As we say “Adios” to 2013 and walk into the yet unknown days of 2014, it is fitting to reflect on the brevity of this life. My dear father, Nicholas, called it “The Inevitable.” He made up charts and extensive instructions to guide my sister and me when the time should come. And we knew that time would come. Thankfully, he and Mom “waited” until they were 94.
If the corridor from life to death to life is inevitable, in what am I investing my life’s unrenewable energies? What will last when I am gone? Am I living in the light of eternity, or am I frittering away priceless days on trivial pursuits and petty resentments? What does the Holy One say about ultimate priorities during our brief sojourn on earth?
“He has shown you, O man, what is good; and what does the Lord require of you but to do justly, to love mercy, and to walk humbly with your God.”(Micah 6:8)
“This is eternal life, that they may know you, the only true God, and Yeshua HaMashiach, whom you have sent.”(John 17:3)
“Let not the wise man glory in his wisdom, let not the mighty man glory in his might, nor let the rich man glory in his riches; but let him who glories glory in this, that he understands and knows me, that I am the Lord, exercising loving kindness, judgment, and righteousness in the earth. For in these I delight, says the Lord.”(Jeremiah 9:23-24)
I’m sure you can add your own favorite statements from the Source. What’s important is to live intentionally. Being thankful brings everything into perspective. Our days are a gift, not to be wasted. Yet neither do we want to live under a cloud of condemnation: “I’m not doing enough. I’ll never measure up.” Life is to be enjoyed to the full, not spent wallowing in guilt. Loving relationships—especially within the family, life’s beauty in all its forms, and being conduits of Yeshua’s love, healing, and deliverance—these are all richly to be enjoyed.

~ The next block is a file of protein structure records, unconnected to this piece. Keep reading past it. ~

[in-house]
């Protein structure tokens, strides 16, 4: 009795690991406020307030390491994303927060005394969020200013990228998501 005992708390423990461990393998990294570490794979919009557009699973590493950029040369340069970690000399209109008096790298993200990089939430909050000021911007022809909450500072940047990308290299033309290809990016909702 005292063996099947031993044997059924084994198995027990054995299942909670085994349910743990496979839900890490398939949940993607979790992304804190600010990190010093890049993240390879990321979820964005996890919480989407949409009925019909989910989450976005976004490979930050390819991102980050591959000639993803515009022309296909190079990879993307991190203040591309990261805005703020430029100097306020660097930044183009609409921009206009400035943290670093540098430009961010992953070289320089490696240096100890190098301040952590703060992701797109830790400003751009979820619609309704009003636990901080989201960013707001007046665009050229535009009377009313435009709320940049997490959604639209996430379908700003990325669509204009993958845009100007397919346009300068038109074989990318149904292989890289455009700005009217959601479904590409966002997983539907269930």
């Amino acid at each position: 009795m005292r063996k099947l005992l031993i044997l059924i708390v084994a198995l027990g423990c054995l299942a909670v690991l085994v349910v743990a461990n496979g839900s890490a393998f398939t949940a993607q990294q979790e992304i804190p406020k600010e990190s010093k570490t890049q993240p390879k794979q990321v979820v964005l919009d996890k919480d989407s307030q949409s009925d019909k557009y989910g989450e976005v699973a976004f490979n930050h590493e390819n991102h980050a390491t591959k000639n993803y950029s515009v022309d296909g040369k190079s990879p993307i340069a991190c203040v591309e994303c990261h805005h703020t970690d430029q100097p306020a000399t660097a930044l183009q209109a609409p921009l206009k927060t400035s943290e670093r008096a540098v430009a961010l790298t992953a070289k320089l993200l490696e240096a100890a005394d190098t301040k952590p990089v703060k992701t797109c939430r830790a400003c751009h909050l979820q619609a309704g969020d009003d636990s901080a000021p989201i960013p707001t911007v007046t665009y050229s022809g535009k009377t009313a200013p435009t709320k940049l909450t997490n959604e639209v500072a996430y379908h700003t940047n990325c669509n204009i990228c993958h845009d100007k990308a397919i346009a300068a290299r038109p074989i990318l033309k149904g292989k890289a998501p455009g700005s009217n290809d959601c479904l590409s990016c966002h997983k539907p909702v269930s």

I like the simplicity of Mother Theresa’s statement: “At the moment of death, we will not be judged by the amount of work we have done but by the weight of love we have put into our work…If only we could make people understand that we come from God and that we have to go back to Him!”
So, if during 2013 you’ve lost a loved one, or observed the brevity of life, or sensed yourself drifting from ultimate purpose, take these reflections as a timely reminder.